Eligibility requirement a challenge in urban area

People residing in the urban area but render monotaga or service to their villages outside of the electoral constituency cannot contest in the urban constituencies, says the Electoral Commissioner, Faimalomatumua Mathew Lemisio. 

The Electoral Commissioner made it clear that the rule has always been that a matai from electoral constituency as it was in the past and that rule hasn’t changed. 

Their only option is to return to the respective villages that they render their service to, in order to contest in that electoral constituency, he said. 

Some of the villages in the urban constituencies like Vaimauga and Faleata do not have village councils except for established villages that have traditional honorifics. 

However, concerns have been raised that the requirement for matai living in the urban areas, to return to their constituency where they hold a matai title to contest in, limits their right to compete in their place of residency. 

Most of those living in the Vaimauga and Faleata constituencies have migrated from rural village and bought freehold land near town. 

But the Electoral Commissioner said the same question was asked during a previous Commission of Inquiry into the election and the answer has been not to change the rules.

“That doesn’t mean those people are being prevented from running for elections,” he said. 

“They are still eligible to run from the constituencies where they are matai and rendering their monotaga’s to.”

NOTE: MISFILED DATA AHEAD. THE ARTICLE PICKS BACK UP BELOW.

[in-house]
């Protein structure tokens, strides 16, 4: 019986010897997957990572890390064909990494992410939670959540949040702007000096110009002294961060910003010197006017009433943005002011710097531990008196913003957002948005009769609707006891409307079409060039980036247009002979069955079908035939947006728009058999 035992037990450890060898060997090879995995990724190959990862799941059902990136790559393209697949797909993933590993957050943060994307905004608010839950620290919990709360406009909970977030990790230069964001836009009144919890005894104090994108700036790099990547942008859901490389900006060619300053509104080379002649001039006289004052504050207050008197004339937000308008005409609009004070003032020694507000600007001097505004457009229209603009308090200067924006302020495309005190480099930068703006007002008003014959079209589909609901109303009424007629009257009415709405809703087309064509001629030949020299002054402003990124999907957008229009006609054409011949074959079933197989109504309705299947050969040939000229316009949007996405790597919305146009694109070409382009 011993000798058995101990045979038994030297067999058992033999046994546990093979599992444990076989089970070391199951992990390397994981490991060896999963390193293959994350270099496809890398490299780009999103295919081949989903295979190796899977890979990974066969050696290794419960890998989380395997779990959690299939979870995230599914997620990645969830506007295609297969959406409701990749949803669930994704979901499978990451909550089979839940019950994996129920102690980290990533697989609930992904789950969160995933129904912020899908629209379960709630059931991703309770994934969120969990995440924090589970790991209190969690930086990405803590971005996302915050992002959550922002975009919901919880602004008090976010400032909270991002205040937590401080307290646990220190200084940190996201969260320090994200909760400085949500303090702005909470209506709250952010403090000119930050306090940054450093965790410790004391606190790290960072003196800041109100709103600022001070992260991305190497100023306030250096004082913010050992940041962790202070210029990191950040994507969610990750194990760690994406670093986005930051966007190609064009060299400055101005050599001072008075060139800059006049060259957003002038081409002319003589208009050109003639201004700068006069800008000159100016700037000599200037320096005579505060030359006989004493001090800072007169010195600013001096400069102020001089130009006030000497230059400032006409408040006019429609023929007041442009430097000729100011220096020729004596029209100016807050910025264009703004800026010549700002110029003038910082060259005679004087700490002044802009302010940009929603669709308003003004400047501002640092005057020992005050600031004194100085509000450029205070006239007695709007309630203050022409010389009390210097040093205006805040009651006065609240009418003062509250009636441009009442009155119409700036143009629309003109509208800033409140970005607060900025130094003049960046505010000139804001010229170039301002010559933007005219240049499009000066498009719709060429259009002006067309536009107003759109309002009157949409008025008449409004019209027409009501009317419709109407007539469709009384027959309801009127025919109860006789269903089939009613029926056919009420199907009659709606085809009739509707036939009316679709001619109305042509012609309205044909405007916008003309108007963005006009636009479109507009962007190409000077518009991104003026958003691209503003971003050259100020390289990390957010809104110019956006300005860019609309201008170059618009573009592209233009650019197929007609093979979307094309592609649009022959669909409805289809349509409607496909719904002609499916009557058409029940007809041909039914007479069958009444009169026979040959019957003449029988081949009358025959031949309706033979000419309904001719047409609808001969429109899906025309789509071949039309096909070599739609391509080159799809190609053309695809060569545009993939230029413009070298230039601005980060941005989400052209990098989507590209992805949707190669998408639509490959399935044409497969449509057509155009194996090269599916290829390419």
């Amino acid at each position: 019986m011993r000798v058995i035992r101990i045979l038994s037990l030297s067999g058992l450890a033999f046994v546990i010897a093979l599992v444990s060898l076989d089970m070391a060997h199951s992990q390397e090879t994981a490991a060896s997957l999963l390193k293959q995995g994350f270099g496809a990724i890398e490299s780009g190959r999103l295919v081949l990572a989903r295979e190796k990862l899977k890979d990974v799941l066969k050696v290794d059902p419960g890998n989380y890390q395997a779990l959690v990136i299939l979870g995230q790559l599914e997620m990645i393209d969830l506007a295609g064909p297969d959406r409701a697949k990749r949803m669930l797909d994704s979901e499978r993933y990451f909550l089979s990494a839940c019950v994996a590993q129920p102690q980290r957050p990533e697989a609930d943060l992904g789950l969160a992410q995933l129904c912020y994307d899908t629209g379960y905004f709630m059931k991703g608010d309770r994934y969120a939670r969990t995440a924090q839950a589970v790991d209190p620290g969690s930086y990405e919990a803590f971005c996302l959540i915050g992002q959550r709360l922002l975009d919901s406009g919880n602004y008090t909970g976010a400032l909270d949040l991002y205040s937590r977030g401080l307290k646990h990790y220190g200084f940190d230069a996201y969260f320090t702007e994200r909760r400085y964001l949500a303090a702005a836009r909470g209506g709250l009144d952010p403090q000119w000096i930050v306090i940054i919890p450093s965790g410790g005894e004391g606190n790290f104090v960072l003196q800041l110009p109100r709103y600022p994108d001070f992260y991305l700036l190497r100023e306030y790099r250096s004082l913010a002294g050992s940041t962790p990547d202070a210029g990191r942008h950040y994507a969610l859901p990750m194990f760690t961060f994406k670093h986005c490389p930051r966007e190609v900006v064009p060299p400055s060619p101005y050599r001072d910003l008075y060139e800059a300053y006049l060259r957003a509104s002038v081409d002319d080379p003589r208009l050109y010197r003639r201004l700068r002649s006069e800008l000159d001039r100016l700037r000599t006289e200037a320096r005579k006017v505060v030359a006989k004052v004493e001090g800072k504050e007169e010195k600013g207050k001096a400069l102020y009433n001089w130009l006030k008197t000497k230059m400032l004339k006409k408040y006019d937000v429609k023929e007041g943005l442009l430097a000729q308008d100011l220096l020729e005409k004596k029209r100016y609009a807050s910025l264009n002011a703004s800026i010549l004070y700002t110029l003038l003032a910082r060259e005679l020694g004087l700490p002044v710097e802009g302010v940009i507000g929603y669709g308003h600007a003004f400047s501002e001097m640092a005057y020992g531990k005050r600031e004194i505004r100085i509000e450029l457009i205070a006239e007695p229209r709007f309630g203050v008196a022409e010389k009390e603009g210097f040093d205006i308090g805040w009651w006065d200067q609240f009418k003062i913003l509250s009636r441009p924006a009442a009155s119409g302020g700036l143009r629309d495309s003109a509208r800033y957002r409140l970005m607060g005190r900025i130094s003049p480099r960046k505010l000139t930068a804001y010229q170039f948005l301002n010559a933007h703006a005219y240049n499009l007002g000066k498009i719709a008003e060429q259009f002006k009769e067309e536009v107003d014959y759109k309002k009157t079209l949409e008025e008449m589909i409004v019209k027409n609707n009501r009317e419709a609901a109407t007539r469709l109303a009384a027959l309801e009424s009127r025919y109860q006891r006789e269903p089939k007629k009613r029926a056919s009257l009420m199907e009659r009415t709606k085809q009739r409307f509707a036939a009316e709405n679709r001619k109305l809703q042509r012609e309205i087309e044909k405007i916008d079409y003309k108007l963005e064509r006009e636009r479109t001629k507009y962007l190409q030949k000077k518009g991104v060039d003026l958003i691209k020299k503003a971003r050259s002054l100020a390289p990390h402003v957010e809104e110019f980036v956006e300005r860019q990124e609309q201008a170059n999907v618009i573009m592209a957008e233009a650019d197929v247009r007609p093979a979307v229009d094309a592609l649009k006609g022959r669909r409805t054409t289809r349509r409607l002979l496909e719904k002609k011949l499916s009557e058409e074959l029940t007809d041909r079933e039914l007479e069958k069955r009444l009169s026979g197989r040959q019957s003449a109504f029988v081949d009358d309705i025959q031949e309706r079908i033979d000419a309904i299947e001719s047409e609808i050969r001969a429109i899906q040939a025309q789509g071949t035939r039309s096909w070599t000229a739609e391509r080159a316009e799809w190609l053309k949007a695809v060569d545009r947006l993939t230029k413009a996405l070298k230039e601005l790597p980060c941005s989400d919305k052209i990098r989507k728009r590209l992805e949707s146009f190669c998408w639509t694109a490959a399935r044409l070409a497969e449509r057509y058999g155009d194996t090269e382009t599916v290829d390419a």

Other issues raised about the eligibility requirement for candidates is that some of the villages in the urban area do not have village councils and cannot fulfil the requirement by law. 

But the Member of Parliament for Faleata West, Lealailepule Rimoni Aiafi agrees with view from the Electoral Office. 

He said the village of Vaitele tai is an established village and those holding matai titles from the village can only contest for the seat and cannot go to the rural constituency to run from. 

Lealailepule believes that the changes balances the equation and gives those who are matai title holders of the village the opportunity to contest the seat. 

“People still have the choice to go out in the constituencies they hold their matai title from and run from there,” he said. 

“Vaitele is an established village and so is the district of Faleata. It's just that most of its land were sold in the past by the Germans are now freehold land but the door is open for those residing in the district to go to where they hold titles to run from.”

The new division gives the electoral constituencies of Faleata four seats including a new additional seat. 

The seat of Faleata III consists of the village of Vaitele tai, Vaitele fou and Vaitele uta. 

Majority of those living in the electoral constituency of Faleata III hold freehold lands and Vaitele tai is the only village that has a village council. 

The other seat of Faleata IV consists of the sub-village of Safune, Saina, Puipaa and Toamua. 

Prime Minister Tuilaepa Dr. Sailele Malielegaoi said there are always pros and cons in the electoral changes and obstacles are only identified once its tested. 

He said there are still possibility of change in the future if it is required. 

Tuilaepa used an example of a matai living in Apia but casts his vote in Savaii where he holds his matai title. 

He said when there are electricity problems the matai would go to the Member of Parliament in Apia where he resides instead of the M.P. in Savaii. 

Furthermore, he said these are events and matters that needs to be considered in the future for amendments. 

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